In the mid seventies UK legislation was introduced governing the sale of aspirin and paracetamol products. This stipulated that all solid dose products with the exception of powders and effervescent tablets would have to be packed into child resistant packaging.
There are two basic formats for packing these products, reclosable (plastic or glass pots/bottles) and non-reclosable (blister/strip packs).
A standard test was introduced by BSI whereby the child resistance of reclosable containers could be evaluated. This lead to the introduction of a number of solutions, the most common being the “clik-lok” and “line up the arrows” type of cap.
For blister/strip packs, no such standard could be agreed upon. The arguments being that due to the nature of the packaging and the fact that they were “unit dose”, they were inherently child resistant. In addition it was argued that there were two many variables in the make-up and content of the pack to make it a viable proposition. E.g. thickness of the foil, variation in heat seal adhesives, variation in blister packing machines, shape and size of the pack, shape and size if the dose etc.
Therefore instead of introducing a standard test for non-reclosable packs, the wording was changed to “blister and strip packs must be constructed of materials such as to make them resistant to opening by children”.
This of course meant that the two formats were not competing on a level playing field, a point made vociferously and constantly by the container manufacturers ever since.
The situation changed in the summer of 2000, when a 3year old child removed 44 iron tablets packed in pvc/foil blisters, swallowed them and died as a result.
A European working party on child resistance, of which the UK was a member, had been progressing slowly towards agreeing a standard for non-reclosable packs (implementation approx 2004), when this tragedy occurred. The UK decided that enough was enough and announced that it was going to press ahead with a unilateral child resistant test for non-reclosable packs. This it did and BS 8404:2001 was introduced on 21 st December 2001. This has now been replaced with the new European Standard EN14375.
The result of this standard is that the current legislation on aspirin and paracetamol can now be enacted for both types of packaging. I.e a level playing field is now in place and companies selling these products in non-reclosable packs can no longer claim that their pack is child resistant without proving it.
GP SOLUTIONS ( UK) LTD – DOSE GUARD™ OVERVIEW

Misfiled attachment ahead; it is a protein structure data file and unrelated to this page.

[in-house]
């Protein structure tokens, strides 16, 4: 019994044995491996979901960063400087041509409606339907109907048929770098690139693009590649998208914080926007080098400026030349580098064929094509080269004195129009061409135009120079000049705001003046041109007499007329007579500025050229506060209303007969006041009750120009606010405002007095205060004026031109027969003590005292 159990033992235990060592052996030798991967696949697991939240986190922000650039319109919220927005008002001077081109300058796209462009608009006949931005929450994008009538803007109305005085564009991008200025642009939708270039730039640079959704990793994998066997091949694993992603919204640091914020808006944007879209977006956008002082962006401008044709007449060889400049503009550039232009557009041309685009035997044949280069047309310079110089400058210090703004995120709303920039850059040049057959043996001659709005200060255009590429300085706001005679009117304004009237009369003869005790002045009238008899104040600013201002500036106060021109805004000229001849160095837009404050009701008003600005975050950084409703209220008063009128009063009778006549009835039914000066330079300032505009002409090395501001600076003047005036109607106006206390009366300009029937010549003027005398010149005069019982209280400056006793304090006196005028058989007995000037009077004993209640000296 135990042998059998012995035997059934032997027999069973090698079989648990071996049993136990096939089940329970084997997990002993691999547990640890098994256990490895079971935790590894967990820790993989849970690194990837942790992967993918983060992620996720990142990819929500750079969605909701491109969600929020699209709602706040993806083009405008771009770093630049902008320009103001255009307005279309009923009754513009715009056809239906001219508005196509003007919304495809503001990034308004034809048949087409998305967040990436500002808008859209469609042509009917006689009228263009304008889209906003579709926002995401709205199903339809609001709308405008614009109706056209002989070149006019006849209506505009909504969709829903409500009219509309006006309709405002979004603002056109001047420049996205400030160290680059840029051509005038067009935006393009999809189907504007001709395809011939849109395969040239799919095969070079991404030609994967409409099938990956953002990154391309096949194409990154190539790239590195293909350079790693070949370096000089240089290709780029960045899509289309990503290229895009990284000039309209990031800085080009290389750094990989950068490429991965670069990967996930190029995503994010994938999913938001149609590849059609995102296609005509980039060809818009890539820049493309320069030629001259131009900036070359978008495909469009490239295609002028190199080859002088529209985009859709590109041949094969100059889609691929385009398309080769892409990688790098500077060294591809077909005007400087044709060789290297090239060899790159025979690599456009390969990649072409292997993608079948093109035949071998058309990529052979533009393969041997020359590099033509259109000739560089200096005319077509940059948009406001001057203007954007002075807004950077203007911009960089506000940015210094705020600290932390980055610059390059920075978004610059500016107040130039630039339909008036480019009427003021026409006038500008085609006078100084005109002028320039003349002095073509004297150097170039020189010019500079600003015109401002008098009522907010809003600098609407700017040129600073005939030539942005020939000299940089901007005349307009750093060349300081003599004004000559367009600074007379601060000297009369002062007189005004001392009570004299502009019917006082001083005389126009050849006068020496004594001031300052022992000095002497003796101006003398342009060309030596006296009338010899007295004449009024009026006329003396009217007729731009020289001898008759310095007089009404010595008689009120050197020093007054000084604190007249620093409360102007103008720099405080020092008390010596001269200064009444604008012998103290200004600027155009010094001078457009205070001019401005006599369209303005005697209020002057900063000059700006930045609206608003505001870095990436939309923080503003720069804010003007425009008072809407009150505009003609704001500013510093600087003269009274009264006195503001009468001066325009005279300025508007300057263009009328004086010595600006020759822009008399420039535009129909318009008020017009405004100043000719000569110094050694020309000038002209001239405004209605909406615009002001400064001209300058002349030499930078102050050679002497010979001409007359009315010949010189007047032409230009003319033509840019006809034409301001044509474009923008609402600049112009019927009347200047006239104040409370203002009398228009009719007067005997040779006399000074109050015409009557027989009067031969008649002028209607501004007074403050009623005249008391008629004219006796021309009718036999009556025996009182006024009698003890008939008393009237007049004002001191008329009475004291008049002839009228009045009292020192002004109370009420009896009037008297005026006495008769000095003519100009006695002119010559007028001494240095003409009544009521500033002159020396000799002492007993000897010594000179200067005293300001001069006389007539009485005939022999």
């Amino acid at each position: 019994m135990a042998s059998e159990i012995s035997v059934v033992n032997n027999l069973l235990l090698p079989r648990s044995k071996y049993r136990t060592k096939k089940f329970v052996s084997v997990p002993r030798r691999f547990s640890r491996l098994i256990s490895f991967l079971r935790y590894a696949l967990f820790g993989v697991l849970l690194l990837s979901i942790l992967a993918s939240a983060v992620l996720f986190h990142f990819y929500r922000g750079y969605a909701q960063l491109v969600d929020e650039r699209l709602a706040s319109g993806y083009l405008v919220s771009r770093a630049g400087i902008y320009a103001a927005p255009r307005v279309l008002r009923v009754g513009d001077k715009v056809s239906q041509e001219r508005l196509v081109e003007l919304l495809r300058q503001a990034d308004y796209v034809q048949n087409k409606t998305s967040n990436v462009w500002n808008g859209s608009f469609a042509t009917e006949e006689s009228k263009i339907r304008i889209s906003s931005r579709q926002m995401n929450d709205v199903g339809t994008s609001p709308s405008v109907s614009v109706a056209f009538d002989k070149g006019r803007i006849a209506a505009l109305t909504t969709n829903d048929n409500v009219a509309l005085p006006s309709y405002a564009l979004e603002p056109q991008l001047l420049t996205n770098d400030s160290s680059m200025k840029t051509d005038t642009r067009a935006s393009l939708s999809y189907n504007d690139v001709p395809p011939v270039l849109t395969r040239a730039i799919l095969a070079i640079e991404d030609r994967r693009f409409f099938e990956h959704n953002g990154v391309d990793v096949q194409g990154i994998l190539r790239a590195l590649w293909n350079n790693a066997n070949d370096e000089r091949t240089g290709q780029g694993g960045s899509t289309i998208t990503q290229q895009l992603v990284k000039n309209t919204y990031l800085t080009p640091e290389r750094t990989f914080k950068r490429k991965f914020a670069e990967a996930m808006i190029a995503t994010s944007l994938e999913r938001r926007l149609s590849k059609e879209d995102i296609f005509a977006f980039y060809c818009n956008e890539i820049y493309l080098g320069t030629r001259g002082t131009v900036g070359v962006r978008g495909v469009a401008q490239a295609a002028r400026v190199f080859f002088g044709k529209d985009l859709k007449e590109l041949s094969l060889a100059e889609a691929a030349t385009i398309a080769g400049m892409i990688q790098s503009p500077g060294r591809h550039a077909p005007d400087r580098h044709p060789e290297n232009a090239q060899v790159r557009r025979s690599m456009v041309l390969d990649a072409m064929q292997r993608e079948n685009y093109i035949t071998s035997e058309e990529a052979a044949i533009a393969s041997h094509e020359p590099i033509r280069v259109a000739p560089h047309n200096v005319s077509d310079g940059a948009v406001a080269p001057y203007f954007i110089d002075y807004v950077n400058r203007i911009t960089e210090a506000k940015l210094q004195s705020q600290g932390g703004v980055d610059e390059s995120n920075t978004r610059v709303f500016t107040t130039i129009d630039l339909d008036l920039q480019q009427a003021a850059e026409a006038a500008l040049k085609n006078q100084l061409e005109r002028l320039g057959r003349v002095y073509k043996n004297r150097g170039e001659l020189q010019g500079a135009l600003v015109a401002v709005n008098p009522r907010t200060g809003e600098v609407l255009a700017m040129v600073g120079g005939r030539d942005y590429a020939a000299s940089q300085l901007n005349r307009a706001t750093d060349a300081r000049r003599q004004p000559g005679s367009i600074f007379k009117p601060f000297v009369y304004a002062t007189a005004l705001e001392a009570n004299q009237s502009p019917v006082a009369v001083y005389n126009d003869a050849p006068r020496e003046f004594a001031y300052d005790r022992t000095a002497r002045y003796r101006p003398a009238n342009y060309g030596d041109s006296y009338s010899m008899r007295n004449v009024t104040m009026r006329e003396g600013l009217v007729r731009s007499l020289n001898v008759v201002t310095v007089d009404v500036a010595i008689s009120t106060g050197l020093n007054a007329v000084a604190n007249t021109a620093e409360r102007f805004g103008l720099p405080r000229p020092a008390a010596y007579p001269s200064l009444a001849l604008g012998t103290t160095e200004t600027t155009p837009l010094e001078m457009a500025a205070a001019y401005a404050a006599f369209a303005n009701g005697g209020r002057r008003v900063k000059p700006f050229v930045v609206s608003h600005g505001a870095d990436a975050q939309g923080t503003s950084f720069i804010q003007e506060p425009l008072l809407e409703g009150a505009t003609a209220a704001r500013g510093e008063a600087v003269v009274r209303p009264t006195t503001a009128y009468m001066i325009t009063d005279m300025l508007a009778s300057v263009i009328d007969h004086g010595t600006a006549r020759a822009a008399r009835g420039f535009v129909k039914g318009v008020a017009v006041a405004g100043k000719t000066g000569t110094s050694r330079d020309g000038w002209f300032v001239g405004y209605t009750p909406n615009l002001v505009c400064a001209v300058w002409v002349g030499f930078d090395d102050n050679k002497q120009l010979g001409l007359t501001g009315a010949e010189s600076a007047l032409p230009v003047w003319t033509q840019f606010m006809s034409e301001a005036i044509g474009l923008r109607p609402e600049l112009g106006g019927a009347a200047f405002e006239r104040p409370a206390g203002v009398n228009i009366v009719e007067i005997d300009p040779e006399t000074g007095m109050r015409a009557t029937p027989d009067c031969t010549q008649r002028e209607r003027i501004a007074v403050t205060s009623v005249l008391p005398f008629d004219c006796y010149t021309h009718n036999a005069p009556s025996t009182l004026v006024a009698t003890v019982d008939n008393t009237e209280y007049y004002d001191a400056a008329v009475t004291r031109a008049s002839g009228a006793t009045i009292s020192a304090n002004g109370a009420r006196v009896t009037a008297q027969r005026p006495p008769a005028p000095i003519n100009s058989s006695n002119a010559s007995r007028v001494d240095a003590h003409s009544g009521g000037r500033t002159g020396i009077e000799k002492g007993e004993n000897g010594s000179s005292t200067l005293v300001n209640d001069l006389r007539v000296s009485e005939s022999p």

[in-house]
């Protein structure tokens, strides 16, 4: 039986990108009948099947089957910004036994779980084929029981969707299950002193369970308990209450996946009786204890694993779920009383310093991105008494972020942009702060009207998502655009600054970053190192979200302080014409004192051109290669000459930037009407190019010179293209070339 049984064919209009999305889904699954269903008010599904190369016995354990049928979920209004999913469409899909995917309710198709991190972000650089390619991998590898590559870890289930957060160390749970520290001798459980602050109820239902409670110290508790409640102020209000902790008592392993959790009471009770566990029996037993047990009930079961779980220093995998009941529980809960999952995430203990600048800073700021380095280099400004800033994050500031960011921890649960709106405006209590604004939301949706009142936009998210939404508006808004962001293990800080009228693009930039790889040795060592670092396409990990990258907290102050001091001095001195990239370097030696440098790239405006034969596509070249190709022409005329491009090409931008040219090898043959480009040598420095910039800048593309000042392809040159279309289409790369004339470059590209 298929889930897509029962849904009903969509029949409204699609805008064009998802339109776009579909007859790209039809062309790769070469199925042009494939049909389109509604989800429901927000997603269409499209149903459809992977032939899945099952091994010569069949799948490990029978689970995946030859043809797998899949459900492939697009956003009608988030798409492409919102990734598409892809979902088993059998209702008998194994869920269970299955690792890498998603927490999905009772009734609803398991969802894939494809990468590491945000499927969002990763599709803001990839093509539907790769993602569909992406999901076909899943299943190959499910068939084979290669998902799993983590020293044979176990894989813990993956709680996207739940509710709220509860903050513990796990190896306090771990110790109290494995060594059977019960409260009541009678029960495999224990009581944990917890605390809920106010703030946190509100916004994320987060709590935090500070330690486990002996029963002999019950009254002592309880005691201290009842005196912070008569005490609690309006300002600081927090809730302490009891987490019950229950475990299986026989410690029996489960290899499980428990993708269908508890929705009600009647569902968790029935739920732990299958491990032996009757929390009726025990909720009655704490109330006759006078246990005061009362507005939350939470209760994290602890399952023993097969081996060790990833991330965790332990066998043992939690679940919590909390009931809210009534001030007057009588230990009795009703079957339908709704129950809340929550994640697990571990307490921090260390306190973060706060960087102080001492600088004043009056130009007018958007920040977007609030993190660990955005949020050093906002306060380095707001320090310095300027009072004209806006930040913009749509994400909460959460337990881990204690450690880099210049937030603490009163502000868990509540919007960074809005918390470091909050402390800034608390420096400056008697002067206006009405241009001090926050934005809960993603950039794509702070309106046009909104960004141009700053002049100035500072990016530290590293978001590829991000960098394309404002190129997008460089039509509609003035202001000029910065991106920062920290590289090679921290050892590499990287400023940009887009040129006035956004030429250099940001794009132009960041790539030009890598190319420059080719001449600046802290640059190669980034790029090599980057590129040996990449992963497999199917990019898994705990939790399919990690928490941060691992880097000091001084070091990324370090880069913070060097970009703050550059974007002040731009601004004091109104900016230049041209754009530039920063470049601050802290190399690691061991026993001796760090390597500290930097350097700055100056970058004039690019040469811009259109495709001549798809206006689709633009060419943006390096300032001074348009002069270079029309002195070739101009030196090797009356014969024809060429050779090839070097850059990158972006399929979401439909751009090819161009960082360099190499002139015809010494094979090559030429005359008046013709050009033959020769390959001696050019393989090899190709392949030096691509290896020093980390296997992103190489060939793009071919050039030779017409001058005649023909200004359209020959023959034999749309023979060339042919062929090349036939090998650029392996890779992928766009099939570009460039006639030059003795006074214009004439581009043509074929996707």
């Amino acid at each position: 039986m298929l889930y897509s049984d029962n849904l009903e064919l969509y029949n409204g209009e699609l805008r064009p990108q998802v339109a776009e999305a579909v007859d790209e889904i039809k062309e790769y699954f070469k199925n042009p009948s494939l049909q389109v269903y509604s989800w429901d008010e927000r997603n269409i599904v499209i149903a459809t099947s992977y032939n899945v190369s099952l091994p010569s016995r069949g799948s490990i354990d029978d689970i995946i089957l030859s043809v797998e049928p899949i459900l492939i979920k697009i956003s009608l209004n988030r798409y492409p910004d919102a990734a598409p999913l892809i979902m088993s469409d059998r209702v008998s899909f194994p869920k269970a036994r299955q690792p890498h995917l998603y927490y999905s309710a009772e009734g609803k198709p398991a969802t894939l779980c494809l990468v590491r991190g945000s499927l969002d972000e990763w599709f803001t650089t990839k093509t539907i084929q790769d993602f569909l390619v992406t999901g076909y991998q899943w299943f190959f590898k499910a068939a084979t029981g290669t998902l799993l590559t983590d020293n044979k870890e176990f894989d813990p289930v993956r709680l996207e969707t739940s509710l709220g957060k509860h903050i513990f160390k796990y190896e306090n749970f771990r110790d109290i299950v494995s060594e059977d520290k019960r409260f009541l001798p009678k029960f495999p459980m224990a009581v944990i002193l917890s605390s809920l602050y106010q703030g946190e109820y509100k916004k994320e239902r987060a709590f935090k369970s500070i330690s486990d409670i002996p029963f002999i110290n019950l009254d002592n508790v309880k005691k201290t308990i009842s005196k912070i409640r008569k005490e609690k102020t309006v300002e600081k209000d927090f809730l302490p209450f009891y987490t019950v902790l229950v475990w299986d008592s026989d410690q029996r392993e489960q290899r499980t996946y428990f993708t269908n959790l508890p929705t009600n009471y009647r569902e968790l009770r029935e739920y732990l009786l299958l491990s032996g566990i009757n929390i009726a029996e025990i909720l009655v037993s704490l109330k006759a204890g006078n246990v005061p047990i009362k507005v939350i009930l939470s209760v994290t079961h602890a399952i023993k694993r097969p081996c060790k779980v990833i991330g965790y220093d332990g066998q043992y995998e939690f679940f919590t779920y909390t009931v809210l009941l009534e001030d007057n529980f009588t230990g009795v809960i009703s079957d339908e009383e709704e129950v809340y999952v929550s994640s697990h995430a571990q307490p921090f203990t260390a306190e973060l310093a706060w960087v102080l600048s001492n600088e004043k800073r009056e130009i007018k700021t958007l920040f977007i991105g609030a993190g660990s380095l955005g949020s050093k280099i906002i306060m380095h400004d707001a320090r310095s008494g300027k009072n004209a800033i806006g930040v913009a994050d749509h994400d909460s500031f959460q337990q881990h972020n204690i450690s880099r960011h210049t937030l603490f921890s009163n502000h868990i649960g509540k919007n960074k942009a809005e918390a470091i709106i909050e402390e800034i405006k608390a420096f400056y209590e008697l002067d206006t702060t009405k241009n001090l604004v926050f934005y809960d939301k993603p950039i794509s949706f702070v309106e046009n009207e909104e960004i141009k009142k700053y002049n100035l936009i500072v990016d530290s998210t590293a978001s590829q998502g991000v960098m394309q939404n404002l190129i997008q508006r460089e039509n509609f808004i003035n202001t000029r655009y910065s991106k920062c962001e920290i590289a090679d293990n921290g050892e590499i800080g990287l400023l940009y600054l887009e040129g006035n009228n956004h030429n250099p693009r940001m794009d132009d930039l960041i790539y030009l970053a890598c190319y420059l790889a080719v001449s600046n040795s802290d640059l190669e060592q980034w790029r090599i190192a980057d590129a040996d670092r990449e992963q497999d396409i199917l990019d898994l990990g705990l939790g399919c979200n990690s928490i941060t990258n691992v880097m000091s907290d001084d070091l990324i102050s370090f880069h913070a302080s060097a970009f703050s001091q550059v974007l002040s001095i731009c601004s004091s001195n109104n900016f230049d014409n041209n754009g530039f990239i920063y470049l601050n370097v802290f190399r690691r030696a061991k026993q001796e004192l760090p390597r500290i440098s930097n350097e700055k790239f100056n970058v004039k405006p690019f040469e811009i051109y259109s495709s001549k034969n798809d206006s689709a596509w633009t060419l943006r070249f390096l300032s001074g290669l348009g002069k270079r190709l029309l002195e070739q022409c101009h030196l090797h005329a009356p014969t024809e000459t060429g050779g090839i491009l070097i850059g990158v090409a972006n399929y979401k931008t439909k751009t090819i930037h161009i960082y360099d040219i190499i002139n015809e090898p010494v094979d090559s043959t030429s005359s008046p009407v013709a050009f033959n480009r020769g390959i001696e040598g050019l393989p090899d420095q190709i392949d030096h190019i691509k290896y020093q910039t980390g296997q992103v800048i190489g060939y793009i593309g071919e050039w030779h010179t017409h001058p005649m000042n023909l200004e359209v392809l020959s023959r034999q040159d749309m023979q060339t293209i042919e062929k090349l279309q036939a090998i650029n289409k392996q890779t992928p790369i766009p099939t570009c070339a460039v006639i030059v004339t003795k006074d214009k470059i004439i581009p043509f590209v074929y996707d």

GP Solutions are an independent packaging solutions company, with access to products and patents suitable for use within the pharmaceutical and healthcare industry.
Dose Guard™ is GP Solution patented and approved technology. Dose Guard combines child resistance with improved senior friendly access for non-reclosable blister packs and wallets.
Dose Guard™ is a self-adhesive barrier, suitable for application directly on to the following packaging formats.
1. All forms of cold and thermo formed blister packs.
2. Commercial & clinical wallets
A combination of multipart adhesive and die cutting technology provides increased child resistance in most blister packs without the need for re-tooling, validation and stability study analysis.
Each blister packaging line will require a labeling machine located between the sealing and die stations or at the out feed prior to checkweigher / cartonner.
The changes described in this document will be the first major issue to affect non-reclosable packaging for over 37 years. The pharmaceutical industry will be faced with a clear choice either, retain the blister pack and move to a CRSF Label or laminate, or switch to re-closable containers.
In many cases the prospects for re-closable containers are unpalatable, due to the advent of The Patient Pack Initiative and the upsurge of calendar packs (which was initiated in the late 1990’s). It is our belief that the CRSF Label represents the most simple, effective and flexible solution for non-recloseable packs.
This assumption is based upon considerable market knowledge coupled with an exhaustive consultation with key players within the industry, over the last two years and more.
The understanding of the true potential and value of the Child Resistant issue is difficult to fully quantify. However, we can provide you with an insight into the magnitude and scale of the changes, which are about to take place.
From details provided by the MHRA we estimate that approximately 600 product licenses contain either aspirin and or paracetamol (this includes all dose formats). When you include iron based products it is not difficult to see the scale of the impact the new EN14375 will have.
- First change to non-recloseable packaging for over 37 years
- Proven, Patented Technology
- Unique opportunity to capitalise on a fast developing market place
- Assume the pole position for Child Resistance – Lead through the industry
- Attract new customers
- Acquire a USP (unique selling point)
- Low start up costs
- High market awareness achieved
- Full product development programme completed
For further information please contact us